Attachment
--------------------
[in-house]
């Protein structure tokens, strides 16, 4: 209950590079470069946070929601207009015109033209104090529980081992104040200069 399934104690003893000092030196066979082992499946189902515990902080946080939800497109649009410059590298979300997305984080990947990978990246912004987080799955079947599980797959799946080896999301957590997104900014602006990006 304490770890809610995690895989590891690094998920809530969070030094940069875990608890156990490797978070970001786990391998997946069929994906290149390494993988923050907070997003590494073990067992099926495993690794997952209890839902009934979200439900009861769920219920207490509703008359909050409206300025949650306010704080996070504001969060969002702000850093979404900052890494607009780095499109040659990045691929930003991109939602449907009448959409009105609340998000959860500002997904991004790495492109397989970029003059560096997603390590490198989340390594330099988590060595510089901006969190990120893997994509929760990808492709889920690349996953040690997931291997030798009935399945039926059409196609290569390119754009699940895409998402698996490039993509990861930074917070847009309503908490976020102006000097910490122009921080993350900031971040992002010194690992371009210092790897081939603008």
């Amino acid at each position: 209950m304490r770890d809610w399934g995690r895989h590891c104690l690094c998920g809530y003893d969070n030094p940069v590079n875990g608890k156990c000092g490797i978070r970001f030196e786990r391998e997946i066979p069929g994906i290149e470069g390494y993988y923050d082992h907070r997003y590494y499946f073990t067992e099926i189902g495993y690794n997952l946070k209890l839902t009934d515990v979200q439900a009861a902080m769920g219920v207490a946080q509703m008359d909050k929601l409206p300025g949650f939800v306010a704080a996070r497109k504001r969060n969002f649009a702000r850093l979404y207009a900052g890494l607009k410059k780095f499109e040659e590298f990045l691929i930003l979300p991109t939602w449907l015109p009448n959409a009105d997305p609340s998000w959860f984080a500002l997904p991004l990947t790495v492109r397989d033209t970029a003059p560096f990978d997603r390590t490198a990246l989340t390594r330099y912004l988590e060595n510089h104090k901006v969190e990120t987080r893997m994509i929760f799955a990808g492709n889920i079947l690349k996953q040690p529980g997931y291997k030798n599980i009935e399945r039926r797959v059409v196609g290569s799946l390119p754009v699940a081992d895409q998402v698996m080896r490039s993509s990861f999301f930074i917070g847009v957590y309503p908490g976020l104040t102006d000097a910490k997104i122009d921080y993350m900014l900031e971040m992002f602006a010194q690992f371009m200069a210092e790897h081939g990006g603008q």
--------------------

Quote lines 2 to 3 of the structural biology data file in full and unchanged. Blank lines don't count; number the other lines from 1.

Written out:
């Protein structure tokens, strides 16, 4: 209950590079470069946070929601207009015109033209104090529980081992104040200069 399934104690003893000092030196066979082992499946189902515990902080946080939800497109649009410059590298979300997305984080990947990978990246912004987080799955079947599980797959799946080896999301957590997104900014602006990006 304490770890809610995690895989590891690094998920809530969070030094940069875990608890156990490797978070970001786990391998997946069929994906290149390494993988923050907070997003590494073990067992099926495993690794997952209890839902009934979200439900009861769920219920207490509703008359909050409206300025949650306010704080996070504001969060969002702000850093979404900052890494607009780095499109040659990045691929930003991109939602449907009448959409009105609340998000959860500002997904991004790495492109397989970029003059560096997603390590490198989340390594330099988590060595510089901006969190990120893997994509929760990808492709889920690349996953040690997931291997030798009935399945039926059409196609290569390119754009699940895409998402698996490039993509990861930074917070847009309503908490976020102006000097910490122009921080993350900031971040992002010194690992371009210092790897081939603008």
């Amino acid at each position: 209950m304490r770890d809610w399934g995690r895989h590891c104690l690094c998920g809530y003893d969070n030094p940069v590079n875990g608890k156990c000092g490797i978070r970001f030196e786990r391998e997946i066979p069929g994906i290149e470069g390494y993988y923050d082992h907070r997003y590494y499946f073990t067992e099926i189902g495993y690794n997952l946070k209890l839902t009934d515990v979200q439900a009861a902080m769920g219920v207490a946080q509703m008359d909050k929601l409206p300025g949650f939800v306010a704080a996070r497109k504001r969060n969002f649009a702000r850093l979404y207009a900052g890494l607009k410059k780095f499109e040659e590298f990045l691929i930003l979300p991109t939602w449907l015109p009448n959409a009105d997305p609340s998000w959860f984080a500002l997904p991004l990947t790495v492109r397989d033209t970029a003059p560096f990978d997603r390590t490198a990246l989340t390594r330099y912004l988590e060595n510089h104090k901006v969190e990120t987080r893997m994509i929760f799955a990808g492709n889920i079947l690349k996953q040690p529980g997931y291997k030798n599980i009935e399945r039926r797959v059409v196609g290569s799946l390119p754009v699940a081992d895409q998402v698996m080896r490039s993509s990861f999301f930074i917070g847009v957590y309503p908490g976020l104040t102006d000097a910490k997104i122009d921080y993350m900014l900031e971040m992002f602006a010194q690992f371009m200069a210092e790897h081939g990006g603008q």